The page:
Delhi residents, and visitors lucky enough to be in the city right now, have a week left to visit a once-in-a-lifetime exhibition at the National Museum. The Everlasting Flame: Zoroastrianism in History and Imagination, a landmark exhibition in more ways than one, closes on 29 May.
Article by Sidin Vadukut | Live Mint
One of the key ideas of the exhibition, Sarah Stewart said, was to show that there is more to the Parsi community than popular stereotypes and caricatures. “So while the Parsi community in India has shown tremendous interest in enjoying the exhibition, what we really hope is that everybody else will also enjoy it,” Stewart said.
Stewart, a lecturer in Zoroastrianism at the School of Oriental and African Studies (SOAS) in London, is one of several experts jointly curating this major exhibition that was originally organised at SOAS’s Brunei Gallery in London in late 2013. This March, after months of planning and, as Stewart explained, a mammoth logistical effort, the show reached the National Museum in New Delhi.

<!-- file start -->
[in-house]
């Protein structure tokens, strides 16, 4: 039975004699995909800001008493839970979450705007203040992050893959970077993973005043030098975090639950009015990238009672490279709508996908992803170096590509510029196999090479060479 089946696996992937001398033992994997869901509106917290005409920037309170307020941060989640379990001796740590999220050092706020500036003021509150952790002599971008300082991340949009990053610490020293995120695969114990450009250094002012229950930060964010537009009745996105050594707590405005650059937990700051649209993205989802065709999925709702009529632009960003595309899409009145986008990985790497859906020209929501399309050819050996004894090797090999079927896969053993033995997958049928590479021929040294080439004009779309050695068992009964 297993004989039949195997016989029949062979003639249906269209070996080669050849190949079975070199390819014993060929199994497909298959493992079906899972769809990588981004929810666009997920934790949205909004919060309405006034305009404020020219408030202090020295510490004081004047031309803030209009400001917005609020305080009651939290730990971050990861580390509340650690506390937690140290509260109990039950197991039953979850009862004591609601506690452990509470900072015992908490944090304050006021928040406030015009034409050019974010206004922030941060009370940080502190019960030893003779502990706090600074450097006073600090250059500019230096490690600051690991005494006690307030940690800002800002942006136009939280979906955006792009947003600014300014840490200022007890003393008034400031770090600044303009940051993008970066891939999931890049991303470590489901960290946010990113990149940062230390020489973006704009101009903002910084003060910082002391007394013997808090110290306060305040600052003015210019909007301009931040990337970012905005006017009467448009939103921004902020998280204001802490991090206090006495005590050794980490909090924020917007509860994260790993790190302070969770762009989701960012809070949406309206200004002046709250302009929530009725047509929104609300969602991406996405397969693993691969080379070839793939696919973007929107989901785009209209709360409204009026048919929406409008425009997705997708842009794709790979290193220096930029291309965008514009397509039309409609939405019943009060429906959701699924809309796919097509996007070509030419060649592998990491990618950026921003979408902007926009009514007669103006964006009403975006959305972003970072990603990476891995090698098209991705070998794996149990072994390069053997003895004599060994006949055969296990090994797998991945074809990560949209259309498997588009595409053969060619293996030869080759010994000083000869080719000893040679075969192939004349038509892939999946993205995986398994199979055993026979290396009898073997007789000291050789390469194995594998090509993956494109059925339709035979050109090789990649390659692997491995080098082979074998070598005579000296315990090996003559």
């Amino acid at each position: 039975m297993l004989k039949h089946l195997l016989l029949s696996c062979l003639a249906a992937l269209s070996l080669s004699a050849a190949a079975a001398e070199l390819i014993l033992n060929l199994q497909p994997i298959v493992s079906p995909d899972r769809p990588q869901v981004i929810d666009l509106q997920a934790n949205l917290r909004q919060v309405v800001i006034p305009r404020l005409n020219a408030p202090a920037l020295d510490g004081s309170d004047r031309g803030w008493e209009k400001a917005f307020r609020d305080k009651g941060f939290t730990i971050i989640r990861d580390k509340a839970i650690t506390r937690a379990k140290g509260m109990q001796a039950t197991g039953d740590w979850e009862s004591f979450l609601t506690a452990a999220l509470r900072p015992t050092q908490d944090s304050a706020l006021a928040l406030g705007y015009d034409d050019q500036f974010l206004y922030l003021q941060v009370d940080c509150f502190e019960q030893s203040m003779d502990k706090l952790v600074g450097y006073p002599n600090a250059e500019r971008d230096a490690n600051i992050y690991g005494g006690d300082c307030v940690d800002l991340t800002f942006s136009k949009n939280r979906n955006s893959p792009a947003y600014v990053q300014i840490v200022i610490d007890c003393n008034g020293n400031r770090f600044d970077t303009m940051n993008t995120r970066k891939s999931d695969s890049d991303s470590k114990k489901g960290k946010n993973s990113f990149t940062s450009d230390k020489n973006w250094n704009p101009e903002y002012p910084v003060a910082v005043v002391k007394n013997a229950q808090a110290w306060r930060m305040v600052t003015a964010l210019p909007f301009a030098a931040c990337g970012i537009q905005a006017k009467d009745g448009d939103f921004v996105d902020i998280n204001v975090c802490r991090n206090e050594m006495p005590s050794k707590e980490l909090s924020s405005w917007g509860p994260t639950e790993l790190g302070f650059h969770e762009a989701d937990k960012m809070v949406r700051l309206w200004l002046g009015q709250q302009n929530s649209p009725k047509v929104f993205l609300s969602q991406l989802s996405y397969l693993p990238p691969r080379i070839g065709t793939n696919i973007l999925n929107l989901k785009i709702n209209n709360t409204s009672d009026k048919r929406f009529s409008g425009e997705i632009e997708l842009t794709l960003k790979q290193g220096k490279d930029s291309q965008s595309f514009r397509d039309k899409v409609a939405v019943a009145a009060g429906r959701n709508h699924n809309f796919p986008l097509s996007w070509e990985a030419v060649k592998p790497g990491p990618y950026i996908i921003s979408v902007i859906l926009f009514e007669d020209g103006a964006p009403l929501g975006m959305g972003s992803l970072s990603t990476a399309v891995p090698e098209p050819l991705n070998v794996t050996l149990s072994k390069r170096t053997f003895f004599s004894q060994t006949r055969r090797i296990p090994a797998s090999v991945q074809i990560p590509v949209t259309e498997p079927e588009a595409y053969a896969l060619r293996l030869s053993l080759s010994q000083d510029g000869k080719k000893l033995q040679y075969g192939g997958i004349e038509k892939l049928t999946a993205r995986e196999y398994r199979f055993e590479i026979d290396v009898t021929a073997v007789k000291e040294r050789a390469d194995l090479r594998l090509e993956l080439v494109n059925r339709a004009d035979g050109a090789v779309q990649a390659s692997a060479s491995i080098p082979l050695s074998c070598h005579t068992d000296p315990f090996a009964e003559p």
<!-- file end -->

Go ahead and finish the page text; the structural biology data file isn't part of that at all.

The show, “a visual narrative of the history of Zoroastrianism”, brings together a stunning range of 300 objects from all over the world, including from lending institutions such as the British Museum, the British Library, the National Museum of Iran and the State Hermitage Museum. It is unlikely, Stewart said, that such a collection will ever be shown again at the same place and at the same time.
The exhibition is a rich retelling of the history of the one of the world’s greatest religions. One of the highlights is a replica fire temple installation, modelled on the Maneckji Navroji Sett Fire Temple in Mumbai. This is the closest that many visitors will ever get to seeing the insides of a Fire Temple. Mint on Sunday asked the National Museum’s Joyoti Roy to pick out some of her favourite pieces from this great show and tell us why they are so important.